And even from a fiqhi perspective, if we look at the discussion of the fuqaha (scholars of fiqh), we see that the majority of them considered a usufruct (right to an amenity) as a form of wealth, even though it is not something physical. Yes, the hanafi madhhab differed with the majority of the scholars on this, in that they said that wealth can only be wealth if it is physical. However, if you look at the discussion of Ibn Nujaym al-hanafi for example, and other later specialists of the madhhab and their treatment of the definition of wealth you will find that whilst they did stipulate wealth as being something physical, they left enough room in their wordings to include something considered to be physical in a constructive sense (hukman). Thus, we see the hanafi scholars from Syria, Iraq, Turkey, and the Indian subcontinent permitting the sale of non-tangible items of value today.

Also, we must not forget that upon the view that a currency must be physical, this evidence would apply if it is said that bitcoin and altcoins were actual currencies from a fiqhi perspective.

U: Those who view them as forbidden have also said as part of their reasoning that they are used for money laundering and illegal activity.

S: In this case, the ruling of haram would then apply to the transactional activity and not the crypto itself. For it to be applied to the crypto itself, it would need to be proven that the majority intend it based on illegal intentions from a shariah perspective. And accordingly, sadd al-dhara’i, or the idea of ruling something as forbidden as a preventative measure would apply, as per the fiqh processes of the Maliki and hanbali madhhabs.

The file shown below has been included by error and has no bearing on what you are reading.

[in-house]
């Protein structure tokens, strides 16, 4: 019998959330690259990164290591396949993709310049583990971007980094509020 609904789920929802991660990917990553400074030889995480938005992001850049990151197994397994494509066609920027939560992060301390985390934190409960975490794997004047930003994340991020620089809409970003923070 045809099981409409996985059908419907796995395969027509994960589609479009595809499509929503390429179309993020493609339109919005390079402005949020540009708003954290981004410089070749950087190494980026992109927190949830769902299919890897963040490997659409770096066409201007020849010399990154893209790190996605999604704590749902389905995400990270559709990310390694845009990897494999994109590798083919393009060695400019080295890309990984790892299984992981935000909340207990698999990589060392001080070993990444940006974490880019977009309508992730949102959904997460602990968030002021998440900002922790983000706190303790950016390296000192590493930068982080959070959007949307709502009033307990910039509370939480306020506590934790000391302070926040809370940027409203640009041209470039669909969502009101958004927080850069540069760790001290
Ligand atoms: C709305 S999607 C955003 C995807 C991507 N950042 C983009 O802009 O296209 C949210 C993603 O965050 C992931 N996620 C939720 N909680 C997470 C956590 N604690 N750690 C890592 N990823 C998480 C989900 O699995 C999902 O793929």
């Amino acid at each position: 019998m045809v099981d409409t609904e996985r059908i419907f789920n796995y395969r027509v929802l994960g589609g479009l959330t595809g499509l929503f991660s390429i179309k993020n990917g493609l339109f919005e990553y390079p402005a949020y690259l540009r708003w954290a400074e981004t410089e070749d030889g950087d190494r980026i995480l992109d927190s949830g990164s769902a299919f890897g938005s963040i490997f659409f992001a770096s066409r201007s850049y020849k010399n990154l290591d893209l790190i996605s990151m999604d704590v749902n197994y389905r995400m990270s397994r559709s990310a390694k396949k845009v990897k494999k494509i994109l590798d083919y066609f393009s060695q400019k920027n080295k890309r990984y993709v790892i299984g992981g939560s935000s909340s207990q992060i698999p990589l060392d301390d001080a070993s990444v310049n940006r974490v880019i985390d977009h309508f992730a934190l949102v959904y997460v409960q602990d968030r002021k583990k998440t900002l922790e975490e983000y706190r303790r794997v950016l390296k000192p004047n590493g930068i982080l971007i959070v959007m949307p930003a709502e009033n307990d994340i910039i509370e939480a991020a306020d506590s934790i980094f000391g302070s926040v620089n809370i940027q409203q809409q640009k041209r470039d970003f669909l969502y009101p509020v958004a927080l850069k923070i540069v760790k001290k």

That said, the treatment of sadd al-dharai has a different framework of application in the Hanafi and Shafii madhhabs, which would make the discussion of this point more intricate. Perhaps I can complete a writing on this for the Financial Arbitrations Division at ICE in sha Allah.

U: In terms of currencies falling under the jurisdiction of the state, talk us through this briefly – as this seems to be the strongest argument for cryptocurrency being impermissible in the event of it being viewed as a currency.

S: If we look at the discussion of the fuqaha, we see that from a fiqh perspective, the reasoning for this is based on the achievement of maslahah (communal benefit and success) and prevention of mafsadah (communal harm). In terms of the fiqhi discussions and conclusions of the scholars of fiqh we can say that: a) all the scholars of Islam agree that currencies can be circulated by the state to be used as a standard of a measure and a means of exchange, and b) all the scholars agree that it is forbidden for a currency to be released by other than the state if it leads to the mass harm of consuming the economy and people of that society…

However, they differed with the idea of other than the state circulating currencies, if harmful outcomes are not feared. Their views are as follows: